Pure Vermont Newsletter Articles February 2013
In reviewing wire transfer
scam complaints that were reported
to our office in 2012, consumers lost over $200,000. The type
of scam that caused the greatest amount of financial loss is the
Grandparent scam, where the total loss reported by VT consumers was
$84,296. Grandparent and Timeshare Resale scams were the
most successful in scamming people out of their money. Consumers
reported $61,961 in loss to Timeshare Resale scams.
Though scams take many
forms, the common trend is that
consumers are contacted out of the blue by a person and then asked to wire transfer, or
otherwise send money. In the Grandparent scam, victims
receive a call, claiming to be from or on behalf of a grandchild that
needs money to resolve an emergent situation. The caller
demands that the call remain a secret, thus prohibiting the grandparent
to call anyone to ensure the safety of their family member.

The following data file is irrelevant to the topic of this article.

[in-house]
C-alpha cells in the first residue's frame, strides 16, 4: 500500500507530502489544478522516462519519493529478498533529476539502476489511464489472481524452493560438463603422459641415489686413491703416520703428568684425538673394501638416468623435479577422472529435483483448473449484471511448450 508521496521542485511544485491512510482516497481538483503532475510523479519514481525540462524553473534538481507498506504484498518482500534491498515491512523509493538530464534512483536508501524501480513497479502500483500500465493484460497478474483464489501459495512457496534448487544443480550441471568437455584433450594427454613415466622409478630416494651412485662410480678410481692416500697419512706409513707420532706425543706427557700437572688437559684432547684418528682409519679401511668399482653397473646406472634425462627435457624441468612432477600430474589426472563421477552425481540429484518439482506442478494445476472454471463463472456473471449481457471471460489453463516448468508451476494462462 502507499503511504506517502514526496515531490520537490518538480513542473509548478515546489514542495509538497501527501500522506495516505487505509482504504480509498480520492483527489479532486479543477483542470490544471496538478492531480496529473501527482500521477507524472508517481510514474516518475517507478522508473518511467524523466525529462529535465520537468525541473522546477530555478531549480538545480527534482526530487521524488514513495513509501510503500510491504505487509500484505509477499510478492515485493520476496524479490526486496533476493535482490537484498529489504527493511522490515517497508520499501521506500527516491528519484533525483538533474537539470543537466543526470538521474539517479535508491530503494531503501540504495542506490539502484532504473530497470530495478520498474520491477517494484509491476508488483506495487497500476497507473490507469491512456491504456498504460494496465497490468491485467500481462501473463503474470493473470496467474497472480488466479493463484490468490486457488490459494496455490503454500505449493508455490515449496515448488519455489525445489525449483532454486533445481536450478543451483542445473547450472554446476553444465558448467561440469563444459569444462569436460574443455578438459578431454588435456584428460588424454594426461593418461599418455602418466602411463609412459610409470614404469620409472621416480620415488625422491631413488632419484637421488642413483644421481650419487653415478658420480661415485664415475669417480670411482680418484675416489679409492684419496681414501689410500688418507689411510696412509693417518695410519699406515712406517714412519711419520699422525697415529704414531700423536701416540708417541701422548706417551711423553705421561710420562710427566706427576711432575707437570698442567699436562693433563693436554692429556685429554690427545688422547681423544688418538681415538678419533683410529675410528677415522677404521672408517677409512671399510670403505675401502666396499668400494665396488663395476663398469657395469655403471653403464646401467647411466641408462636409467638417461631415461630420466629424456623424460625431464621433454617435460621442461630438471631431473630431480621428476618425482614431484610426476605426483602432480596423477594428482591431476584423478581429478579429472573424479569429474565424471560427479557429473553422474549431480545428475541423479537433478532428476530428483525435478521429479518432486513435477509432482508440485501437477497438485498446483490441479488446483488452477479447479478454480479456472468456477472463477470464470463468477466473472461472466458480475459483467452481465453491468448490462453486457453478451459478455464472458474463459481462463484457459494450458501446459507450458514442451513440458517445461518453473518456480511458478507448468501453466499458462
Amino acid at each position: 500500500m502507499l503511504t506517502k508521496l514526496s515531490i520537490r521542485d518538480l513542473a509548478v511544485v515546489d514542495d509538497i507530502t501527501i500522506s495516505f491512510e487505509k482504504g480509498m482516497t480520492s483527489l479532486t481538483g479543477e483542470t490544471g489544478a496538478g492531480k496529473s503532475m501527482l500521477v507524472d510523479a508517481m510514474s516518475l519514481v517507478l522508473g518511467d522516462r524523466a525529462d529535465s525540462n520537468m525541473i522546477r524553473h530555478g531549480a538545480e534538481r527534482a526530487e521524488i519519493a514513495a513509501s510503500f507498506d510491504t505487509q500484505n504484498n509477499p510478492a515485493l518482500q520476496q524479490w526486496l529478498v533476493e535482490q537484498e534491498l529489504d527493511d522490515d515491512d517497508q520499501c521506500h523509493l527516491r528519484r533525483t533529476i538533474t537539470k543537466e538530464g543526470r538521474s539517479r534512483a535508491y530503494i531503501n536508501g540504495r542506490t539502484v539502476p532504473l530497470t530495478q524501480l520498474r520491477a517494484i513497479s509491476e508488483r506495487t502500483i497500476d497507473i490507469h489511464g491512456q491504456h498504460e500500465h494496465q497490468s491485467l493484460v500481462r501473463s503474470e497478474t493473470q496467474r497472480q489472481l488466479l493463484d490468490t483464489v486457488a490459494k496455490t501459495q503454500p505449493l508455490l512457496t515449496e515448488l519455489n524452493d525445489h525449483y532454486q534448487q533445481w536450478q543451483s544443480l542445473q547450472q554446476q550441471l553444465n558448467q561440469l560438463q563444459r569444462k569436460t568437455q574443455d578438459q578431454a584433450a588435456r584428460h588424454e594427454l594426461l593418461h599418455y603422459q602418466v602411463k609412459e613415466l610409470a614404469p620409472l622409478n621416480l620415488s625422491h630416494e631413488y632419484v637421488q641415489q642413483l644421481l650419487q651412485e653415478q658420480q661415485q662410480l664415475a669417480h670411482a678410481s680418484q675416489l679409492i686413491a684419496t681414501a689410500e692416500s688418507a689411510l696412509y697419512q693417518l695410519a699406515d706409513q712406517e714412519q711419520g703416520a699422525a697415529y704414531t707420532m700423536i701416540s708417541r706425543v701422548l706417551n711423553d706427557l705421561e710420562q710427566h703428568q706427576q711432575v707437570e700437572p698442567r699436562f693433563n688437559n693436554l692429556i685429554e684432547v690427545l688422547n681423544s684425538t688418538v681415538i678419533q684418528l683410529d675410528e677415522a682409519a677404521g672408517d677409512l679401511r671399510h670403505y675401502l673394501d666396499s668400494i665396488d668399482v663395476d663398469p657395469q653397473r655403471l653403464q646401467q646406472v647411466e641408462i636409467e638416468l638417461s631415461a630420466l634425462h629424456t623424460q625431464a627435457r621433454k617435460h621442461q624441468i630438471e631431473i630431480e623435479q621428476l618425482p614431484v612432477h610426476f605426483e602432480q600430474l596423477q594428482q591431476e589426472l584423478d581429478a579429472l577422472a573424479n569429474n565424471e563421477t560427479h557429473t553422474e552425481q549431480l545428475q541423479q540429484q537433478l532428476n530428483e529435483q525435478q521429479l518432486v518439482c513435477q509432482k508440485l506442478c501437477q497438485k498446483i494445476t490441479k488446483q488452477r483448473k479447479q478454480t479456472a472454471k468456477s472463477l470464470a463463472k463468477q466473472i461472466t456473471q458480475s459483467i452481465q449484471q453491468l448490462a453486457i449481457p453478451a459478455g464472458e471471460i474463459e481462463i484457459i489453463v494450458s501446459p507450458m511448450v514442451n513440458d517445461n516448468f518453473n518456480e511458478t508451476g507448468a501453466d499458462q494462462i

In situations where Vermonters are
scammed relative to the resale of a timeshare, the scam typically
involves an immediate request for the victim to wire money because a
supposed company has a potential buyer for a timeshare property that
the victim has not been able to sell. The scam often requires
several transfers for a "service deposit," "insurance," "taxes," or
fees for an "attoreny." It typically is not until after the wired
money has been picked up by the scammer that the victim realizes it was
Wire fraud is the most
common type of scam and a continuing
problem. Currently the best prevention against such fraud is
awareness. In light of this, our office created a wire
transfer fraud brochure, which provides specific tips on spotting scams
and noticing trends. Our office mailed this brochure to
agencies in the state that serve Vermont seniors. Our hope is